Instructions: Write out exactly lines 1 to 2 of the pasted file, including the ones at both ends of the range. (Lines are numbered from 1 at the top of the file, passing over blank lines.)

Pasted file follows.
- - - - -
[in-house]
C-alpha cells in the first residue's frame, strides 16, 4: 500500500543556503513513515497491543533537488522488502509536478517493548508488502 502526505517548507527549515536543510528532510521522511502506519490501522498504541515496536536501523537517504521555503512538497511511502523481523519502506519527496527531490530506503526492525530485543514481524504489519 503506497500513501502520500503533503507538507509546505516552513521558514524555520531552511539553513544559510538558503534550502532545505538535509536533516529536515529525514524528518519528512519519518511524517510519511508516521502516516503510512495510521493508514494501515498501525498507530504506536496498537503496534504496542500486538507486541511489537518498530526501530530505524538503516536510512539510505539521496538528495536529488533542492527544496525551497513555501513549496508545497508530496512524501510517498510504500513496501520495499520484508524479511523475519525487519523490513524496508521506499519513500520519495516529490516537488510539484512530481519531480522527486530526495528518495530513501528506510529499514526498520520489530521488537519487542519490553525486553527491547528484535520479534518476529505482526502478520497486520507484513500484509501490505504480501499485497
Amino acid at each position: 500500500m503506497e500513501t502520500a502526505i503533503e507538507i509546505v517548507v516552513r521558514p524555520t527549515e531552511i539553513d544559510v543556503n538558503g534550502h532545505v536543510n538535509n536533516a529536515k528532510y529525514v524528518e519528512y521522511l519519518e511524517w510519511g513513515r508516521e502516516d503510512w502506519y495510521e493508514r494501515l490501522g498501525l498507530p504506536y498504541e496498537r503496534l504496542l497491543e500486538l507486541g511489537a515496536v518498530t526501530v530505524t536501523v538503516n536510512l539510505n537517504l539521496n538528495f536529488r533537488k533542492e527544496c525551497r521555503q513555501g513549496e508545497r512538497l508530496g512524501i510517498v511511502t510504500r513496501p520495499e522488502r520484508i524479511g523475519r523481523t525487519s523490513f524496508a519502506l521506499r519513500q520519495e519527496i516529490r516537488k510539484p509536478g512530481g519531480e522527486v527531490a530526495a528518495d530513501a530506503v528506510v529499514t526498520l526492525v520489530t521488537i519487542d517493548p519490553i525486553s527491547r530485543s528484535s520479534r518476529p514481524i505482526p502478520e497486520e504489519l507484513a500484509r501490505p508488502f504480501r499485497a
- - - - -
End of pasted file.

[in-house]
C-alpha cells in the first residue's frame, strides 16, 4: 500500500543556503513513515497491543533537488522488502509536478517493548508488502 502526505517548507527549515536543510528532510521522511502506519490501522498504541515496536536501523537517504521555503512538497511511502523481523519502506519527496527531490530506503526492525530485543514481524504489519 503506497500513501502520500503533503507538507509546505516552513521558514524555520531552511539553513544559510538558503534550502532545505538535509536533516529536515529525514524528518519528512519519518511524517510519511508516521502516516503510512495510521493508514494501515498501525498507530504506536496498537503496534504496542500486538507486541511489537518498530526501530530505524538503516536510512539510505539521496538528495536529488533542492527544496525551497513555501513549496508545497508530496512524501510517498510504500513496501520495499520484508524479511523475519525487519523490513524496508521506499519513500520519495516529490516537488510539484512530481519531480522527486530526495528518495530513501528506510529499514526498520520489530521488537519487542519490553525486553527491547528484535520479534518476529505482526502478520497486520507484513500484509501490505504480501499485497